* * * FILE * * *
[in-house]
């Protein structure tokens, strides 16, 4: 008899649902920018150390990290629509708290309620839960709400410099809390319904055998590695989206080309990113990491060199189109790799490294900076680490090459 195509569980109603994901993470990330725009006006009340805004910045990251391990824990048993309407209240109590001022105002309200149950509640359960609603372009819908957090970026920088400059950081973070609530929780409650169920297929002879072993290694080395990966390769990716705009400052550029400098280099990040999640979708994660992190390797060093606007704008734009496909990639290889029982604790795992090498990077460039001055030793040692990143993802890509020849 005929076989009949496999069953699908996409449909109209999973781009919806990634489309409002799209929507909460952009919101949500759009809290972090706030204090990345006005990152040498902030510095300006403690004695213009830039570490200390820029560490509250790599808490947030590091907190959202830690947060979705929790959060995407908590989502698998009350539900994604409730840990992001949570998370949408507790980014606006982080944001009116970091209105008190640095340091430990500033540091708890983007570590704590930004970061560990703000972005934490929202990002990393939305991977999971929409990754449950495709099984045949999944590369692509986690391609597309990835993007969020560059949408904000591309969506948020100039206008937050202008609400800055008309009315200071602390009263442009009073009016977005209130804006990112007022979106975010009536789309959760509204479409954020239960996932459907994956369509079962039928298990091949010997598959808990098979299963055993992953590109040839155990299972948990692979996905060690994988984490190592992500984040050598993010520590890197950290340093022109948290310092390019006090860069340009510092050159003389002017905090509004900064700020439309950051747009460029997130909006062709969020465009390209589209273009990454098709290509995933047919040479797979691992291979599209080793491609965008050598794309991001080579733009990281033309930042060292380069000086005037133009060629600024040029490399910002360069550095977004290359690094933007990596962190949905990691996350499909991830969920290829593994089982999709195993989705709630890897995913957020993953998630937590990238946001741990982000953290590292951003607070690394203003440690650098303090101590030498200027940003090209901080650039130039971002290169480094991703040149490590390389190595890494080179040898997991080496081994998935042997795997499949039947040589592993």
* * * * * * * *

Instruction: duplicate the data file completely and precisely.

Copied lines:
[in-house]
């Protein structure tokens, strides 16, 4: 008899649902920018150390990290629509708290309620839960709400410099809390319904055998590695989206080309990113990491060199189109790799490294900076680490090459 195509569980109603994901993470990330725009006006009340805004910045990251391990824990048993309407209240109590001022105002309200149950509640359960609603372009819908957090970026920088400059950081973070609530929780409650169920297929002879072993290694080395990966390769990716705009400052550029400098280099990040999640979708994660992190390797060093606007704008734009496909990639290889029982604790795992090498990077460039001055030793040692990143993802890509020849 005929076989009949496999069953699908996409449909109209999973781009919806990634489309409002799209929507909460952009919101949500759009809290972090706030204090990345006005990152040498902030510095300006403690004695213009830039570490200390820029560490509250790599808490947030590091907190959202830690947060979705929790959060995407908590989502698998009350539900994604409730840990992001949570998370949408507790980014606006982080944001009116970091209105008190640095340091430990500033540091708890983007570590704590930004970061560990703000972005934490929202990002990393939305991977999971929409990754449950495709099984045949999944590369692509986690391609597309990835993007969020560059949408904000591309969506948020100039206008937050202008609400800055008309009315200071602390009263442009009073009016977005209130804006990112007022979106975010009536789309959760509204479409954020239960996932459907994956369509079962039928298990091949010997598959808990098979299963055993992953590109040839155990299972948990692979996905060690994988984490190592992500984040050598993010520590890197950290340093022109948290310092390019006090860069340009510092050159003389002017905090509004900064700020439309950051747009460029997130909006062709969020465009390209589209273009990454098709290509995933047919040479797979691992291979599209080793491609965008050598794309991001080579733009990281033309930042060292380069000086005037133009060629600024040029490399910002360069550095977004290359690094933007990596962190949905990691996350499909991830969920290829593994089982999709195993989705709630890897995913957020993953998630937590990238946001741990982000953290590292951003607070690394203003440690650098303090101590030498200027940003090209901080650039130039971002290169480094991703040149490590390389190595890494080179040898997991080496081994998935042997795997499949039947040589592993």